A group of MMA experts agreed to rate the ROI measurability of 13 media, and rate each on a scale of 1-5, with 5 being most measurable. One attribute to watch for is interactivity. Direct and Internet won a 5 rating because they generate a lot of response data, and the more data, the better the measurement.
The marketer's goal should be to use metrics that can be applied to various brands and media, but there's also danger in a "one size fits all" approach. For example, media dynamics could change depending on marketer type. The payback point is completely different for a package good with a 25¢ margin per pack vs. a drug with a margin of $200 a bottle. Also, different categories have different levels of consumer responsiveness because of the thought that goes in a purchase-consideration varies widely on buying a car, a drug or a deodorant.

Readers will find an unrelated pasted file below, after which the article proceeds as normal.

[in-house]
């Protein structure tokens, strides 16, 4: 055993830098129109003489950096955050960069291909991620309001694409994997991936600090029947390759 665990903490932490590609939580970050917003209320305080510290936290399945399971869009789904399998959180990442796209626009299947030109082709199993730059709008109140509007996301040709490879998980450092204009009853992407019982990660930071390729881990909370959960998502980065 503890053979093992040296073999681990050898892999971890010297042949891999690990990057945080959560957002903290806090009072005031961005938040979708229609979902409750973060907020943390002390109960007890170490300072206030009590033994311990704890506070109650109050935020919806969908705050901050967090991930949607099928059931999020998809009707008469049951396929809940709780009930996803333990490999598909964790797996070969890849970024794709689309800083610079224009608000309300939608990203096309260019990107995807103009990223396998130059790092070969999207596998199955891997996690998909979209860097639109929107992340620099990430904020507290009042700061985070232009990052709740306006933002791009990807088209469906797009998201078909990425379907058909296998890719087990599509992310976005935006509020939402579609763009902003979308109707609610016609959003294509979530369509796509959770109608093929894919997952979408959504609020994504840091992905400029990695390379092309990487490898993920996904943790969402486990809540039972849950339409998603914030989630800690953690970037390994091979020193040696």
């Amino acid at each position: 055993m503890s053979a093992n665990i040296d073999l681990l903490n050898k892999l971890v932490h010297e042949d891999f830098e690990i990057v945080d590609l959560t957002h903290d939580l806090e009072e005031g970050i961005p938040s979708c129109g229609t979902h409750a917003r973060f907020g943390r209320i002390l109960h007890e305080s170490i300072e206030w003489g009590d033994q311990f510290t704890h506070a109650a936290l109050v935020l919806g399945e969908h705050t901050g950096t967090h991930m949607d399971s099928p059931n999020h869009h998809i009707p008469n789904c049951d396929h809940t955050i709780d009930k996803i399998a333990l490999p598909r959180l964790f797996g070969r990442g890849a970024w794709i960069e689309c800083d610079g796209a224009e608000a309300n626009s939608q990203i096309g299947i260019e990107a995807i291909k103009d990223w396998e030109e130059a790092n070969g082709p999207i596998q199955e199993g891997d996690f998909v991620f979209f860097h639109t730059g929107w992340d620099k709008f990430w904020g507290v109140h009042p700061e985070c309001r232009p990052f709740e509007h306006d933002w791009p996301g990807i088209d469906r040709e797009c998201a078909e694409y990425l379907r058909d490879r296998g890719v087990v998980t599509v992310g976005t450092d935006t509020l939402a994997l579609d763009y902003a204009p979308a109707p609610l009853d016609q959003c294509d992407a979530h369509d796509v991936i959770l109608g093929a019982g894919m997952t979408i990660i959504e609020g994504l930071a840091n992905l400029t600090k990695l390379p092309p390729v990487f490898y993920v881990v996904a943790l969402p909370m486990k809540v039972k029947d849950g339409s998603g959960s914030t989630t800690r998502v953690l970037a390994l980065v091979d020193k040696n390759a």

The goal is to measure the short-term effect on sales for such marketing efforts. Short term is the precursor to long term, and longer-term effects are better tracked by extended analysis of brand health. But short-term effects can be acted on in the span of a fiscal year, and a marketer can't have a positive long-term effect without good short-term effects.
Once the marketer has its ROI measurements, it must apply them to its media plan. However, MMA notes, marketers' "analytic maturity" varies widely. Analyzing the 13 media were Ed See, exec VP-chief operating officer; John Nardone, exec VP-chief client officer; Vinit Doshi, senior VP-analytical solutions group; and Doug Brooks, director-product development, marketing and user experience.